Friday, April 20, 2012

Betrayal and Conspiracy, Sacrilege and Heresy

I feel alright - I feel alright tonight
-Steve Earle, "Feel Alright"
And that's them, from left to right - the Word Bearer cruisers Betrayal, Conspiracy, Sacrilege and Heresy (named for four of the Virtues of Chaos, and also from the Steve Earle song I've been riffing on in my titles for these BFG posts).  Escort squadrons are the "Conjurers" and "Concubines"; the "Conquerors" were not on the table tonight.  Battlefleet Gothic, GO!

For our starter game, I fielded the Sacrilege and Heresy with the two "Conquerors" as escort ships.  As a Chaos fleet, I had to spend 50 of my 500 points on a Warmaster with Leadership 8 and one re-roll, not a great bargain at this small a price, and doubly annoying when I actually rolled a Ld 9 for my flagship which the Warmaster (frothing at the mouth about the Will of Chaos, no doubt) actually reduced by one.  Not an auspicious start.

For our first game (for both me and Rory) we figured we'd fight on an empty board, just to get the hang of moving, shooting, etc.  Oddly enough when we placed astronomical features in our second game they wound up having no real effect, but I'll cover that when we get there.  In any event, we both basically went straight in on each other from turn one, which was probably a better idea for Rory's Imperial Navy fleet than for my longer-ranged Chaos list.

We got caught up in both the fun of the game and the need to keep looking things up in the rules, so basically I didn't get many more pictures of our first game.  Just as well, as Rory beat me pretty badly.  In the picture below you can see that he's managed to split my two cruisers with one of his. The triangle 'blip' counter is what we were using to indicate that my flagship was already crippled (lost half of its hits).

From above you can see that Rory actually winds up only being able to broadside my less-damaged cruiser.

After delivering a real pounding with that broadside, Rory moved his Sword-class escorts in for the kill.  The best thing that happened for me in this game was that when the Heresy exploded, it vaporized one of the Swords as well.

At this point I took a few minutes and found the rules for disengaging, which the Sacrilege appropriately did.  A total beatdown, but we basically felt like we had a handle on the rules.  So we went to dinner, came back and figured out how many points everything Rory had was worth, then I slapped together an equivalent amount of points. Basically this meant adding the Betrayal to the fleet and swapping the "Conjurors" for two of the "Concubines."  Conspiracy had the night off, I guess.

I do think we need to go to the 'one person places, other person picks deployment' method of setting up the battlefield, because basically we got a whole bunch of nothing as far as I was concerned.  Then again, maybe with larger fleets we'd have had the time or inclination to try and use the asteroid fields and planets a bit more.  As it was they just wound up being a neat box that we fought inside.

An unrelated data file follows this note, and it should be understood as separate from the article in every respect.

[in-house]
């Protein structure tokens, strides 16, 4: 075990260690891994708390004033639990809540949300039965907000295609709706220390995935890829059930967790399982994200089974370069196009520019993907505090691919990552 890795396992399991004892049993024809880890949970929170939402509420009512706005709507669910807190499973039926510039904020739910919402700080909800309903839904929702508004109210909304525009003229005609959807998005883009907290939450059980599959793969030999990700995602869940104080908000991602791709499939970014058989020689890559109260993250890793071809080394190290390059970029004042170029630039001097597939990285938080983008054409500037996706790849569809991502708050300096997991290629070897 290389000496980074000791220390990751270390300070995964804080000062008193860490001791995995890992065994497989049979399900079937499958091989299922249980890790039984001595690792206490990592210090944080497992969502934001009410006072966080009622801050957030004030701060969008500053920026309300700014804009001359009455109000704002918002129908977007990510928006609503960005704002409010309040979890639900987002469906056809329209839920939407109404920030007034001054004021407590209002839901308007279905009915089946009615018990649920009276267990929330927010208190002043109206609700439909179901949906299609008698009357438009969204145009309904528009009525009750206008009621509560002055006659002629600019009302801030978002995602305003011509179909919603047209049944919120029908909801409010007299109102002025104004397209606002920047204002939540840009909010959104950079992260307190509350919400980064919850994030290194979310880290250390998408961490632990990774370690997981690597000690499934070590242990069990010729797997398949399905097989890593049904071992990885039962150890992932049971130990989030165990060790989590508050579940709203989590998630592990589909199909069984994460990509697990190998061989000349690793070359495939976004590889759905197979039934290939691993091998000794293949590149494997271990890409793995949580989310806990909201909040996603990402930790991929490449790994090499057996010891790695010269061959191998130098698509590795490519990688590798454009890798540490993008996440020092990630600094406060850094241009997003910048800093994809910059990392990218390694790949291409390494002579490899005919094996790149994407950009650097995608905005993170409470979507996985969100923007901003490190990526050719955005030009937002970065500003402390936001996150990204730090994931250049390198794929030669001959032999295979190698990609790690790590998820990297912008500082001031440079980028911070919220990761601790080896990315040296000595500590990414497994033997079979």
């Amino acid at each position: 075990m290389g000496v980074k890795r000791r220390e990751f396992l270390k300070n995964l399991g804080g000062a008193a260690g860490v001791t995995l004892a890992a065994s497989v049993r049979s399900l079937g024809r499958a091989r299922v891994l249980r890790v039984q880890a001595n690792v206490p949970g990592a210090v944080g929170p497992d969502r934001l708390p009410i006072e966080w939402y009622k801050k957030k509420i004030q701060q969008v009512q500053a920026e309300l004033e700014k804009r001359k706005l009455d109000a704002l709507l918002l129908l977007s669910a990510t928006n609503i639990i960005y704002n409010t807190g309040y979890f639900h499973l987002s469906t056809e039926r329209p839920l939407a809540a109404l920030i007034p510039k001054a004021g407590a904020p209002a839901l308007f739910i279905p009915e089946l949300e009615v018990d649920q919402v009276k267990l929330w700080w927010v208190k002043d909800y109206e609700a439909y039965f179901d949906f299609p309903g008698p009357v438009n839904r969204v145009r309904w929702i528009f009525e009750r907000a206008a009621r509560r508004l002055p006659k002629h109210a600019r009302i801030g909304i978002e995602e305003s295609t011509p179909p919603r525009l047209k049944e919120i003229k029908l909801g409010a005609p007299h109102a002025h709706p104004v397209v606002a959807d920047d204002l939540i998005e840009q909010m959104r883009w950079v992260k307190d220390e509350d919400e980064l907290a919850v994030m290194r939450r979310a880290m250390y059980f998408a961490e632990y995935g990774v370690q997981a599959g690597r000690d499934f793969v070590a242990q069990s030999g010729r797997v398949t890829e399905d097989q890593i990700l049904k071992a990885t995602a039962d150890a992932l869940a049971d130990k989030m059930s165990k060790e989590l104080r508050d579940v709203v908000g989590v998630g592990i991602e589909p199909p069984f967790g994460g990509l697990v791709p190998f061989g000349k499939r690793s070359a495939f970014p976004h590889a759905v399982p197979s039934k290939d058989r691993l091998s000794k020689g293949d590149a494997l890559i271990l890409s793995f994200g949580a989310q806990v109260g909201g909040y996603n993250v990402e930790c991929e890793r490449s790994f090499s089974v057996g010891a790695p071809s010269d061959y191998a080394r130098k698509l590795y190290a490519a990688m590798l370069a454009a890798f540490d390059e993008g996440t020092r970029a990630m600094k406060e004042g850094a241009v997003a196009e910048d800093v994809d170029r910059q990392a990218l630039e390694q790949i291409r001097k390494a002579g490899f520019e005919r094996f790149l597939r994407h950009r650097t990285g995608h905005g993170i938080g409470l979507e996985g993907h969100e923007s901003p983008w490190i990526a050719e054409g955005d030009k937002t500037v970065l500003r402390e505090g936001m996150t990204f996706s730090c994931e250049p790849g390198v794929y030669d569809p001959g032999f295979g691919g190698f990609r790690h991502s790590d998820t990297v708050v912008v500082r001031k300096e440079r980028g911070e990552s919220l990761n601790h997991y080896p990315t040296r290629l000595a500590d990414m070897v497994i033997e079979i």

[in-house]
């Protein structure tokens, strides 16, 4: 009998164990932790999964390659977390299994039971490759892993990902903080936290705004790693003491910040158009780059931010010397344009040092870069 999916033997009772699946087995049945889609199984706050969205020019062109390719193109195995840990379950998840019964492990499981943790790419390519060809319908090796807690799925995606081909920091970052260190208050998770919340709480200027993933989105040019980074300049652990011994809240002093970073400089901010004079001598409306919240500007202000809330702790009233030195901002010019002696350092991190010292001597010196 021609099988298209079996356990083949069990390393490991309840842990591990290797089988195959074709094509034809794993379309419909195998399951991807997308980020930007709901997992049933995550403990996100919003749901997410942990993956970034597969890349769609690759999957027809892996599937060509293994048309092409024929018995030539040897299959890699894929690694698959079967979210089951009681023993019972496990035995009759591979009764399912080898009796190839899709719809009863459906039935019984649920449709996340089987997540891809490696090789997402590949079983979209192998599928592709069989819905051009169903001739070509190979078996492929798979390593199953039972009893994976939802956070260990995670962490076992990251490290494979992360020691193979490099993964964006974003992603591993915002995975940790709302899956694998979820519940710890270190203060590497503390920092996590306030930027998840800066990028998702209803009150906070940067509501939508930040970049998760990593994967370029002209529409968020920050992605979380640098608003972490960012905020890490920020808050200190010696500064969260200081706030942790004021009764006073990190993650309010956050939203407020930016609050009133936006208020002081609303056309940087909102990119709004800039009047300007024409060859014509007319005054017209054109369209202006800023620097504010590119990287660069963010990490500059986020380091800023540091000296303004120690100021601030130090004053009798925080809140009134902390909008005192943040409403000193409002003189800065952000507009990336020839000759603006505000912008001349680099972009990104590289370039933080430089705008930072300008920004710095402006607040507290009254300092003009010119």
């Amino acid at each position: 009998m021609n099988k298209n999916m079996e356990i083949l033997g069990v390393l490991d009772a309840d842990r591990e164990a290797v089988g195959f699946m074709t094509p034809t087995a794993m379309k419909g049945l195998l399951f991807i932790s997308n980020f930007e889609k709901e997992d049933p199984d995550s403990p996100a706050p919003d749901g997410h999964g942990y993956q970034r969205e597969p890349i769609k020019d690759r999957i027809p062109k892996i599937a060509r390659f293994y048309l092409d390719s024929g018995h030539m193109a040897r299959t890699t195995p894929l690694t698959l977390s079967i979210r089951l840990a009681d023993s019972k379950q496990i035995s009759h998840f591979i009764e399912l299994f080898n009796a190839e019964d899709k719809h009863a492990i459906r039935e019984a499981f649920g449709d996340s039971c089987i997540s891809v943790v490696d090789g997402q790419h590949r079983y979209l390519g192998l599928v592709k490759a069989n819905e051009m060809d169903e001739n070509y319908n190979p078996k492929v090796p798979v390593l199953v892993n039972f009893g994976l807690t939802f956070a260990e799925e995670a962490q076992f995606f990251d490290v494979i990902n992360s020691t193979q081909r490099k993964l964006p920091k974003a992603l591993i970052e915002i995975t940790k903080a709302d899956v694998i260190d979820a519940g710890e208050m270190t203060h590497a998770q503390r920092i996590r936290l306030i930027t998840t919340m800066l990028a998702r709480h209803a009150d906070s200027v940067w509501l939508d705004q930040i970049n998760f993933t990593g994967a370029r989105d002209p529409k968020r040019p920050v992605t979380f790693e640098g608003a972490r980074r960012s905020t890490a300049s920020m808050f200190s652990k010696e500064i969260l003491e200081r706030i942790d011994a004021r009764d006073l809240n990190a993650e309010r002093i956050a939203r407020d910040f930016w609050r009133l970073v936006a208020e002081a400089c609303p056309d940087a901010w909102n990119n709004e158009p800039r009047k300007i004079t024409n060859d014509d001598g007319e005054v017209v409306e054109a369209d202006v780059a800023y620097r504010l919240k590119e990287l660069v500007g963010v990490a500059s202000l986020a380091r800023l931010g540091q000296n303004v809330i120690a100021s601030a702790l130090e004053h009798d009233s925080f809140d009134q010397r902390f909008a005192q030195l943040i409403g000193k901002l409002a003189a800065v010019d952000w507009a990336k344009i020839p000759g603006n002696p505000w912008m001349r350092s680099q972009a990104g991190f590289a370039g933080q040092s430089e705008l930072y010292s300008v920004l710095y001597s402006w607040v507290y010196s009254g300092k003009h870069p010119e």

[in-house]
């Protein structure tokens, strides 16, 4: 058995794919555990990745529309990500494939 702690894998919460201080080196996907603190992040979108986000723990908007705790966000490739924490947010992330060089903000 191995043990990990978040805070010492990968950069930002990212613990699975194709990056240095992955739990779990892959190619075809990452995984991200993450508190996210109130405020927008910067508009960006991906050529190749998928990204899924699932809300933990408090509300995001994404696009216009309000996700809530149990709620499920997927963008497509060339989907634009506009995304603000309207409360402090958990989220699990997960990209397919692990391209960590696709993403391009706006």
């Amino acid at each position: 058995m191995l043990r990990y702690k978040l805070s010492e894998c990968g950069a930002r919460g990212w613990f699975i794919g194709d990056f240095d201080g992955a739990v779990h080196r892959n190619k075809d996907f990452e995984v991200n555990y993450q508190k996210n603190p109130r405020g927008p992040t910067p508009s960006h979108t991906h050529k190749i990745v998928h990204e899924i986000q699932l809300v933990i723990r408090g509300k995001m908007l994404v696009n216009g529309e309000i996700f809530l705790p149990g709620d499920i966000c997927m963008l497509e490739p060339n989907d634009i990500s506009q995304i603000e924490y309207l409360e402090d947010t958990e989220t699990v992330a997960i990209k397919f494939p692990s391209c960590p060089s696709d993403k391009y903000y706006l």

Anyway, the furball you see in the next picture was probably as close to doing well as I got all night.  The two blast markers on Rory's cruiser indicate that his shields are down; unfortunately if memory serves all I got for this effort was a single hit.  Meanwhile you may notice that I'm already down one Concubine.  Hard times for an honest Chaos Warmaster.

The purple die set to six pips is what we were using to indicate crippled ships. That should tell you how things are working out for me.

Unfortunately by now we were running late and trying to finish so Ron (our friendly store owner, of The Game Connection) could lock up, so no more pics.  Which means that the amazing final turn - where Rory took my healthiest ship (the Betrayal) from barely hurt to dead with a massive barrage of fire and a lucky boxcars on the Critical Damage table - or the final Ordnance phase, where the Betrayal's now-orphaned bomber flights did the exact same thing to one of Rory's cruisers!

All in all we had a blast, and have basically both agreed that a campaign (using the rules right there in the basic BFG rulebook) is the next order of business.  Battlefleet Gothic is a really wonderful game; it's a shame that GW has sidelined it like all the other 'Specialist Games.'  Both of us and Ron felt like a re-release of the old BFG box set - four each Imperial and Chaos plastic cruisers, rulebook and cardboard gubbins - would have sold far better than the beautiful but intimidating Dreadfleet did.  Again, without trying to fish for compliments or pity - I'm a pretty bad, or at least inexperienced, painter.  But these minis just pop to life with the simplest of treatment - three layers of drybrush and a tiny bit of detail, and you're ready to fire up the Geller Fields and brave the perils of the Warp. What a great way to get people into a minis game; what a shame they don't sell the box anymore.

EDIT TO ADD: halfway through this writeup I started getting my Chaotic Virtues, and my ship names, scrambled up.  I really need to make nameplates for them.

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